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From John Blossom <>
Subject Re: A Very Wavey Plan (P2P!)
Date Wed, 19 Jun 2013 21:19:54 GMT

This is exactly the sort of transformational architecture that I have been
hoping that you and others would pursue. Being fundamentally P2P but
readily adaptable for scalable client-server architecture seems to fit
today's mobile Web well. The three options that you outline might not wind
up being either-or - perhaps different environments offer one or more
handshake options.

I'd love to sit in on this thread and glad to participate as needed and to
work out documents etc.


On Jun 19, 2013 2:23 PM, "Joseph Gentle" <> wrote:

> I've given half a dozen talks about ShareJS over the last 3 years, and
> almost every time I give a talk, someone asks me whether you can use
> ShareJS in a peer-to-peer way instead of just through a single server.
> "You say it works like subversion. Can it work like Git?"
> "Can you have a document shared between multiple servers?"
> Sigh no. ShareJS & Wave's algorithms were invented in 1995. Back then,
> it was news when someone put up a new website.
> "What about Wave Federation?" Appropriately, it works like IRC, but
> using XML. Its complicated, its vulnerable to netsplits and its buggy.
> I guess its like IRC except it doesn't actually work.
> So lets fix that! Lets modernize wave and make it federate properly.
> On the way we have a great opportunity to make it simpler and cleaner.
> To start, I want to build a generic P2P OT container. This is a simple
> wrapper that contains a set of OT documents and defines a network
> protocol for keeping them in sync. The container needs to be able to
> talk to another instance of itself running somewhere else and
> syncronize documents between the two instances.
> Thats all I want this container to do - it should be as lightweight as
> possible, so we can port it to lots of different languages and
> environments. I want that code running in websites, in giant server
> farms, in vim, and everywhere in between. It won't have any database
> code, network code, users or a user interface (though it'll need APIs
> to support all of that stuff). At its core it just does OT + protocol
> work to syncronize documents.
> What are the documents? Well, like ShareJS, I'd like to support
> multiple different kinds of data. We'll need to be able to support
> wave's conversation model, but I'd also like to support arbitrary
> JSON. Doing OT over arbitrary JSON structures would allow other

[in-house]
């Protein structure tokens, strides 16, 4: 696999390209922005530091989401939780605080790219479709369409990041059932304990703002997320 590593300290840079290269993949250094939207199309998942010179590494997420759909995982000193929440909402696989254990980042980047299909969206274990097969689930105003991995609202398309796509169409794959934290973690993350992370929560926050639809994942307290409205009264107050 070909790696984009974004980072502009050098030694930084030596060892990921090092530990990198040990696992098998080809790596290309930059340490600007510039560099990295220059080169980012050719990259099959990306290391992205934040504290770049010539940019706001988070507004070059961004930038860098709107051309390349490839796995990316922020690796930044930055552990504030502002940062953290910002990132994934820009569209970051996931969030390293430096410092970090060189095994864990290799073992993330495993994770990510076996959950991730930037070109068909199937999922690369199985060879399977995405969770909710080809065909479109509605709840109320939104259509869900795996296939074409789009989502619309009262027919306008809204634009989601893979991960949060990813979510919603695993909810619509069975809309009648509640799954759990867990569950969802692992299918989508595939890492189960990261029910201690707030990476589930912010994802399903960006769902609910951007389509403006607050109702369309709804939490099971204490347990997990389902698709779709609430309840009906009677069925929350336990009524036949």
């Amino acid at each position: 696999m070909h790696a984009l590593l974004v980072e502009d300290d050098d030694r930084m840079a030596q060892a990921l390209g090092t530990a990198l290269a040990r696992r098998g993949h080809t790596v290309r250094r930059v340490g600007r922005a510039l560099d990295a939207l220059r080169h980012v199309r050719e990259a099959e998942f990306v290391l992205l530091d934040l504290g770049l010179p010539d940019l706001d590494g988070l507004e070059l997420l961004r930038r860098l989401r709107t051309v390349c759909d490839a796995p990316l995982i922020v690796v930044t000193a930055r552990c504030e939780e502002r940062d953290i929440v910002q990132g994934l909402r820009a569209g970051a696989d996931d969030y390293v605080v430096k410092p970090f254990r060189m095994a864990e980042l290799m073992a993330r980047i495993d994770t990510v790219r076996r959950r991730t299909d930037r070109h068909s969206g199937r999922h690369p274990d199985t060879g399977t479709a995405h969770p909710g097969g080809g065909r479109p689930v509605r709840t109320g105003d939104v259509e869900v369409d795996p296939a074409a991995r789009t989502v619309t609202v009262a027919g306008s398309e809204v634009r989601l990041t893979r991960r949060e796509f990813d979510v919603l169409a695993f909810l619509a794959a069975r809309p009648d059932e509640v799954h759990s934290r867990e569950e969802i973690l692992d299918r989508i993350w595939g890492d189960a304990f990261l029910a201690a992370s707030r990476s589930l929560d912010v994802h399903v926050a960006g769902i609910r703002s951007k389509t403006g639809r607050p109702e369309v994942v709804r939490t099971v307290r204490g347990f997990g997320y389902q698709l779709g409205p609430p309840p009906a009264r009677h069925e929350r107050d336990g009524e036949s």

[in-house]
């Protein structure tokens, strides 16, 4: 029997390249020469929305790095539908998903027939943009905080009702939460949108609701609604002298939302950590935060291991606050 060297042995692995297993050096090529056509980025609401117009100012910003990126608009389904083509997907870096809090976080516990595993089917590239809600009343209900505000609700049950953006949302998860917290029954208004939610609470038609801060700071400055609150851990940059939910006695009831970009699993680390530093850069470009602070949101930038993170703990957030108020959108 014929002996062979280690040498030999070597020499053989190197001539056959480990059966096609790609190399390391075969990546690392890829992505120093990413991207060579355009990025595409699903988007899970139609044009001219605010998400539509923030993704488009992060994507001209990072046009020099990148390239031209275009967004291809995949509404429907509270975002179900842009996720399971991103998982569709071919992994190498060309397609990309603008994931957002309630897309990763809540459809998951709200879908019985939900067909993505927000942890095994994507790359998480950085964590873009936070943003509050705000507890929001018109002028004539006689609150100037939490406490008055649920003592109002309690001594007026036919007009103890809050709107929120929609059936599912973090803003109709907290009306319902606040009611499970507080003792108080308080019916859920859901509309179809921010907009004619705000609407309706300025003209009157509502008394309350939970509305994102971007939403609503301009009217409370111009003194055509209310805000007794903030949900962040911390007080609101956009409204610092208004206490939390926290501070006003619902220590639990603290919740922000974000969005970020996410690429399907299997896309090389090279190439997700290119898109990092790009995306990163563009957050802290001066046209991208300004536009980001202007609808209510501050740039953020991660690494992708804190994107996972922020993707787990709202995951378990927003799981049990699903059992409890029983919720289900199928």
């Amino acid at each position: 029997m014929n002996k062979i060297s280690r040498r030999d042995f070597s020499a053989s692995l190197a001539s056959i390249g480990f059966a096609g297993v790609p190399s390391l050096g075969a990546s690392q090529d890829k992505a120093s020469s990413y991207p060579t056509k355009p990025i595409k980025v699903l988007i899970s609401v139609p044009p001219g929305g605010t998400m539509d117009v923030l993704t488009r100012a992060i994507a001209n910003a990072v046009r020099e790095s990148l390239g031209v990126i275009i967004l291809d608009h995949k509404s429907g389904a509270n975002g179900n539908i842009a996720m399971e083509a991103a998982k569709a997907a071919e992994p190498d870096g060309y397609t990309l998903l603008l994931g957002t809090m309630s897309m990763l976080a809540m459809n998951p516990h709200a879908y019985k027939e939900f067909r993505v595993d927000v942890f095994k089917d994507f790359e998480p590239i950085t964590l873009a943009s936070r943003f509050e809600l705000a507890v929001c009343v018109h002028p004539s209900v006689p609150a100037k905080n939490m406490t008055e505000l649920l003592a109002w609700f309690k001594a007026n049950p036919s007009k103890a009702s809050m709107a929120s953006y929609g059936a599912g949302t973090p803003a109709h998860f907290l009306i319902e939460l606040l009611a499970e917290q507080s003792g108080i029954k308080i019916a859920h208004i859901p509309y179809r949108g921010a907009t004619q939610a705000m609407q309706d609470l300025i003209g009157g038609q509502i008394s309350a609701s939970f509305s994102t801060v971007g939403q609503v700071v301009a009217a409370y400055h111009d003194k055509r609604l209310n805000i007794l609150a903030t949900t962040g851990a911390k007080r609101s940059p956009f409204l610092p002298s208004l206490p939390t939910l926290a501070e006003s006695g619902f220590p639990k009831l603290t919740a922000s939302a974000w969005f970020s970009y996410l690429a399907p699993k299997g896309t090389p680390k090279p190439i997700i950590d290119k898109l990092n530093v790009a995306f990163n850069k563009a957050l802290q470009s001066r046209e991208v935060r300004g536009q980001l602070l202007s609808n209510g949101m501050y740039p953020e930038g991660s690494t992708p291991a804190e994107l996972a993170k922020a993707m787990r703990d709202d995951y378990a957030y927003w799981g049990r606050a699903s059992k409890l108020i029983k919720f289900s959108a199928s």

> applications to be built on top of wave, using wave as a data platform
> ("Glorious messaging bus in the sky"). It'd also be super useful for
> gadgets and user data.
> There's three models I can imagine for what wavelets could look like:
> Option 1: All documents in the container have a unique name and a
> type. This is how ShareJS works. We could have a JSON type and a
> wavelet type. This is simple, but not particularly extensible (it
> makes it hard to embed JSON inside a conversation, and vice versa).
> Option 2: At the root of every document is a JSON object. Leaves in
> the JSON structure can be subdocuments, which could be rich text for
> blips, or any other type we think of down the road.
> Option 3: We make another layer, which can contain a set of documents.
> So, a wavelet could contain a JSON document describing the
> conversation structure, some rich text documents for blips and another
> JSON document containing gadget data or something. Access control
> rules are at the container level. This is (sort of) how wavelets work
> today.
> The OT itself I imagine building along the lines of Torben Weis's P2P
> OT theory that he made in Lightwave:
> . Briefly, every operation gets a
> hash (like git). We add tombstones to wave's OT type and remove
> invertability, so the transform function supports TP2. We also add a
> prune function (inverse transform) which allows the history list to be
> reordered (so you don't have to transform out on every site). The hard
> part is figuring out which operations to sync, and which operations
> need to be reordered. I'd like to go over the details with Michael
> MacFadden and anyone else who's interested - there may well be a
> better system that we should use instead. If there is, I'd like to
> know about it now.
> Once thats built, we can start integrating it into WIAB. The simplest
> way to do the client-server protocol and federation will be to simply
> reuse the container's protocol (obviously wrapped for access control).
> We could also strip it down for pure client-server interaction if we
> want, to make it less chatty. (If we decide thats worthwhile.)
> I'm also thinking about full end-to-end encryption. Especially in the
> wake of the PRISM stuff, I'd quite like to make something secure.
> Snowden: "Encryption works. Properly implemented strong crypto systems
> are one of the few things that you can rely on. Unfortunately,
> endpoint security is so terrifically weak that NSA can frequently find
> ways around it." --
> .
> All of this should happen in the experiments branch (with a mirror on
> github).
> The design decisions that we make here will be really hard to change
> later, so I'd like to get this right. I'd like as much feedback as
> possible. But please restrain yourself from complaining that its too
> much work. You're not the boss of me :D
> Also, I expect the core OT piece to be no longer than a few thousand
> lines. We can definitely pull that off - its just figuring out what
> those lines are thats the tricky part.
> Cheers
> Joseph

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